Bryan Batt never thought he would leave New Orleans. Even going to sleep away at camp was hard for the boy who spent his formative years wandering the grounds of Isidore Newman School, Tulane University and his family business, the Pontchartrain Beach Amusement Park.
Acting, however, lured him away. Batt has appeared in nine Broadway productions, and, most famously, as Salvatore on Mad Men.
Now, Batt is back. When not at his home decor shop, Hazelnut, he’s working on the pilot of “Garden District” written by Southern Rep Theatre Founder Rosary O’Neill. “Garden District” tells the story of an old New Orleans family both held together and torn apart by money. Batt plays Rooster, the prodigal son with a pill problem who yearns to be an artist.
You’ve performed all around the world. What’s it like to be back performing in New Orleans?
I’ve done several films [in New Orleans]. My dream is to be on a series that films here. Something about New Orleans that is well-written and well-respected and to which people respond.
How did your upbringing in New Orleans shape how you’re playing Rooster?
Honestly, I knew some people like him. He’s a combination of a lot of different characters.
The family dynamic is the same whether it’s in a multimillion-dollar Garden District mansion or a trailer park in Destrehan. And there’s money at stake.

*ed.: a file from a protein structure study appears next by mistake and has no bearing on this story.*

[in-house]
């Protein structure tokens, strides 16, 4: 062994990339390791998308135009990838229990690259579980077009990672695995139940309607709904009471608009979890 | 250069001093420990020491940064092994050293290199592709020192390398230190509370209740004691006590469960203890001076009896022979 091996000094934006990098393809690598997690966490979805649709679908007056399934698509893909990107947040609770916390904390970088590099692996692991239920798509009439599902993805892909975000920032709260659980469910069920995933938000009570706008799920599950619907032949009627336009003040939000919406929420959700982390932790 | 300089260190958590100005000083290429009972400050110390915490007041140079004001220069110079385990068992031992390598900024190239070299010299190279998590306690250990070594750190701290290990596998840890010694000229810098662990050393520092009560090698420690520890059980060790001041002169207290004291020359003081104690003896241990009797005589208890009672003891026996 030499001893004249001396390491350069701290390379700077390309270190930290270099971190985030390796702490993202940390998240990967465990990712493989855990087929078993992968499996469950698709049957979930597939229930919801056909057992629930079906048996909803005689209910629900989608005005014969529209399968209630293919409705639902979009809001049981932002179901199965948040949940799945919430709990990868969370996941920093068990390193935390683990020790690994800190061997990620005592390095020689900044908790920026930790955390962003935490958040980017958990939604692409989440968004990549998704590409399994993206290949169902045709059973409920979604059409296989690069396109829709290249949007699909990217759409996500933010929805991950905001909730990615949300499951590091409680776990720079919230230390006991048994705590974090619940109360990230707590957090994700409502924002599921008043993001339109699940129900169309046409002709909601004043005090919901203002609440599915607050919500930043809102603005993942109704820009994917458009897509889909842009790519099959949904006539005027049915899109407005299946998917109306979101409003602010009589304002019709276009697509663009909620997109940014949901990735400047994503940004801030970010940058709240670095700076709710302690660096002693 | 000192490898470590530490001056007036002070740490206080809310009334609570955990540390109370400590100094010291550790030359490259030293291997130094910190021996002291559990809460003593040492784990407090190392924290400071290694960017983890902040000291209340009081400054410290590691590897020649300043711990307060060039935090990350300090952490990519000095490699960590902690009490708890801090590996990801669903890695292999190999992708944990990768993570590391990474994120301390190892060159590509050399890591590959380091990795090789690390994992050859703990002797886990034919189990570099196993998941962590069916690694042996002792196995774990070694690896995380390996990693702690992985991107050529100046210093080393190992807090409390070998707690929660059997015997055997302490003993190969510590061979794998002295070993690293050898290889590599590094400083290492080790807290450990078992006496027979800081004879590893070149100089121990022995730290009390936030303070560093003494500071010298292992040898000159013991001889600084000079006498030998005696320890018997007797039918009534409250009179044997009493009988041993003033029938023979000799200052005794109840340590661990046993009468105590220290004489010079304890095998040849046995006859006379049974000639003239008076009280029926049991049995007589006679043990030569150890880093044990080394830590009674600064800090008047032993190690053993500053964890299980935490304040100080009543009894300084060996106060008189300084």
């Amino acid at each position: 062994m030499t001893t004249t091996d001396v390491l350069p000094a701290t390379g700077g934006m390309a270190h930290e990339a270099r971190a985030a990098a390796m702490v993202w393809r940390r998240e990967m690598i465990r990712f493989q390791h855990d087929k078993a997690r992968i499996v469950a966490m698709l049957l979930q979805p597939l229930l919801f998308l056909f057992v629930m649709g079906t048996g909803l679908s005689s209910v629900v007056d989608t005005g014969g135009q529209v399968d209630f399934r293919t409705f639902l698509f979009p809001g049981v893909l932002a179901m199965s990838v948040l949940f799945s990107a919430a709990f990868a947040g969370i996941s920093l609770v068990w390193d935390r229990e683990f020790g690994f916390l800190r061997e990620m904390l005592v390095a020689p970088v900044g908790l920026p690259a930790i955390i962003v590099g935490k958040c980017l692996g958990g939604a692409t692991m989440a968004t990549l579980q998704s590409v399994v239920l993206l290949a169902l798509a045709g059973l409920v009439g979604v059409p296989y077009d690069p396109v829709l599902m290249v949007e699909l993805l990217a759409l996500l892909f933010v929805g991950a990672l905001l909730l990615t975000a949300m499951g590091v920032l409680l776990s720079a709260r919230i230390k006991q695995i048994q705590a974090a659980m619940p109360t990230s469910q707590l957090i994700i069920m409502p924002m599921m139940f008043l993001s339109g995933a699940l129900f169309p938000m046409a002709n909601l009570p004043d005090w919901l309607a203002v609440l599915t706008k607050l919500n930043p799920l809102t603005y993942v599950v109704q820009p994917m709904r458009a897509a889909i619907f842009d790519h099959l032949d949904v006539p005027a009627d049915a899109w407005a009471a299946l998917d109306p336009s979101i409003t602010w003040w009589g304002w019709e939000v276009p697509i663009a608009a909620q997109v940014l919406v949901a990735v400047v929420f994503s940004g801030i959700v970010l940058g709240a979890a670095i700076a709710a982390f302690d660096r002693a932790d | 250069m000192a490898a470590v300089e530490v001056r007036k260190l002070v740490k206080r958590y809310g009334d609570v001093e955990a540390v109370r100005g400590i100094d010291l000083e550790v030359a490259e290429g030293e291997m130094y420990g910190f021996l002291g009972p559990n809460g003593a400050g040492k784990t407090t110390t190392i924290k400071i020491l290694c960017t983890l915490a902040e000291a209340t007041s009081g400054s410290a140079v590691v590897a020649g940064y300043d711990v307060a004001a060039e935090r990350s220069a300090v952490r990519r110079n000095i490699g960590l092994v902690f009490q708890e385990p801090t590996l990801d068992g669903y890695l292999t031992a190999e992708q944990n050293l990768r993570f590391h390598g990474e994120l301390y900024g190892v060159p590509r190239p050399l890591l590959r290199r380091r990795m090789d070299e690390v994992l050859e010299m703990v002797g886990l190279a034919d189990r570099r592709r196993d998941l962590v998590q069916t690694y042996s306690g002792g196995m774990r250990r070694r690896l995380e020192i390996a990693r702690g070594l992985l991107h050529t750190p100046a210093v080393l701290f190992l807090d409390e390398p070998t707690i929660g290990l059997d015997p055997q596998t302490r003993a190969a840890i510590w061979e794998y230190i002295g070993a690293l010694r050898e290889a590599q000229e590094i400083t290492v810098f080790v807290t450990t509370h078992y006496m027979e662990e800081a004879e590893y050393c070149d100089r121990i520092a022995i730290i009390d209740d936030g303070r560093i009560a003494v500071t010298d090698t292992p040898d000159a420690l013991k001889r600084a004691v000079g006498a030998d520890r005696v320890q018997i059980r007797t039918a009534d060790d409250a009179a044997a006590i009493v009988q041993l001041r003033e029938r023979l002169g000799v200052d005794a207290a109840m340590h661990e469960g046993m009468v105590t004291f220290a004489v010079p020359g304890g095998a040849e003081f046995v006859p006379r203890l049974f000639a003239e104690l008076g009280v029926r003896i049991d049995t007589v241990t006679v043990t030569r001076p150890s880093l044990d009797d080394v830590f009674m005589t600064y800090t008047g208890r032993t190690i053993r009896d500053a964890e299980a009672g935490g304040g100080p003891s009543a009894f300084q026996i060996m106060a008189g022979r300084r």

You see people that are tied to a life or a person in a very unhealthy way. [Rooster] has been crippled in a sense that he is dependent completely on the family money and the mother.
A lot of people have tried to tell stories about New Orleans and do it incorrectly. What do think this show gets right?
I think it’s just the boldness of being honest and of telling your story rather than the story you think people want to hear or what people might believe. You know I think [HBO’s] “Treme” worked because it was true to a certain cross section of New Orleans. You look at the [movie] “The Big Easy” and you’re like “What? People don’t call each other ‘Cher’”
In “Garden District,” Rosary [O’Neill] is telling her story. She’s definitely not watering it down or trying to make it palatable for a modern audience.
A big push lately is to keep talent in New Orleans and to create institutions that allow creative talent to stay in New Orleans.
You do have to leave and go to New York or L.A. or some of the places just for work—but I love that some people have been able to have a complete career here and stay here.
Do you think it will work?
The one thing Mad Men didn’t do is that it didn’t pander. And I think, if that happens here, you never know.